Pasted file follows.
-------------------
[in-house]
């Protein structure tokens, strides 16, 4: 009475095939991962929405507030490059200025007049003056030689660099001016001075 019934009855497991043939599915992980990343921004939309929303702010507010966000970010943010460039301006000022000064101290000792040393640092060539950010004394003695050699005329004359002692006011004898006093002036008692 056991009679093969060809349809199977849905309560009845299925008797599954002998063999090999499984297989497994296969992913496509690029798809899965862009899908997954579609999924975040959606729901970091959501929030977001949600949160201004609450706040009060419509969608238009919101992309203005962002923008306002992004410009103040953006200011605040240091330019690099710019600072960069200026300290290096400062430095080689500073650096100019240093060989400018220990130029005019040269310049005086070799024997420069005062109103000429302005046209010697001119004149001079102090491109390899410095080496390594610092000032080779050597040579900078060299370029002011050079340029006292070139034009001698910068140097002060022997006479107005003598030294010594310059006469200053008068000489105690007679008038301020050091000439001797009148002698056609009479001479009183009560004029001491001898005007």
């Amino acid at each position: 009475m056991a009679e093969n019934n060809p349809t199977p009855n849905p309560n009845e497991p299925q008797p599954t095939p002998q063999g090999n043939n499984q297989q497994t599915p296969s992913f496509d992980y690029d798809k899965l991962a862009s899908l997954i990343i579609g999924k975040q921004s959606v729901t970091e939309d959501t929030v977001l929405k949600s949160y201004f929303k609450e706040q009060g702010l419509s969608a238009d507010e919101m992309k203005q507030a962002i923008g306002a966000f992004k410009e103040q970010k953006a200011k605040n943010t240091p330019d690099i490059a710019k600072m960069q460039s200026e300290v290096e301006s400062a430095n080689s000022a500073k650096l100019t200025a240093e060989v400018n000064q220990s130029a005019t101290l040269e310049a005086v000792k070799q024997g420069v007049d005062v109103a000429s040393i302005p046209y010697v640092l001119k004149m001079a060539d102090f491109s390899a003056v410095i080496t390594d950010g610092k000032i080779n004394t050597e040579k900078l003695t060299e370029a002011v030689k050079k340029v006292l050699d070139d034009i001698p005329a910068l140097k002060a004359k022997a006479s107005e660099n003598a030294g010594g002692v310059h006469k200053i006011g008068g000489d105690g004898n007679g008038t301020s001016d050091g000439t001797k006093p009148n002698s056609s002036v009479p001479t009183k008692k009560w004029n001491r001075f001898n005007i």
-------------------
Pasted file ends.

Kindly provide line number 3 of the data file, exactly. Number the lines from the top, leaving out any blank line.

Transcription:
């Amino acid at each position: 009475m056991a009679e093969n019934n060809p349809t199977p009855n849905p309560n009845e497991p299925q008797p599954t095939p002998q063999g090999n043939n499984q297989q497994t599915p296969s992913f496509d992980y690029d798809k899965l991962a862009s899908l997954i990343i579609g999924k975040q921004s959606v729901t970091e939309d959501t929030v977001l929405k949600s949160y201004f929303k609450e706040q009060g702010l419509s969608a238009d507010e919101m992309k203005q507030a962002i923008g306002a966000f992004k410009e103040q970010k953006a200011k605040n943010t240091p330019d690099i490059a710019k600072m960069q460039s200026e300290v290096e301006s400062a430095n080689s000022a500073k650096l100019t200025a240093e060989v400018n000064q220990s130029a005019t101290l040269e310049a005086v000792k070799q024997g420069v007049d005062v109103a000429s040393i302005p046209y010697v640092l001119k004149m001079a060539d102090f491109s390899a003056v410095i080496t390594d950010g610092k000032i080779n004394t050597e040579k900078l003695t060299e370029a002011v030689k050079k340029v006292l050699d070139d034009i001698p005329a910068l140097k002060a004359k022997a006479s107005e660099n003598a030294g010594g002692v310059h006469k200053i006011g008068g000489d105690g004898n007679g008038t301020s001016d050091g000439t001797k006093p009148n002698s056609s002036v009479p001479t009183k008692k009560w004029n001491r001075f001898n005007i």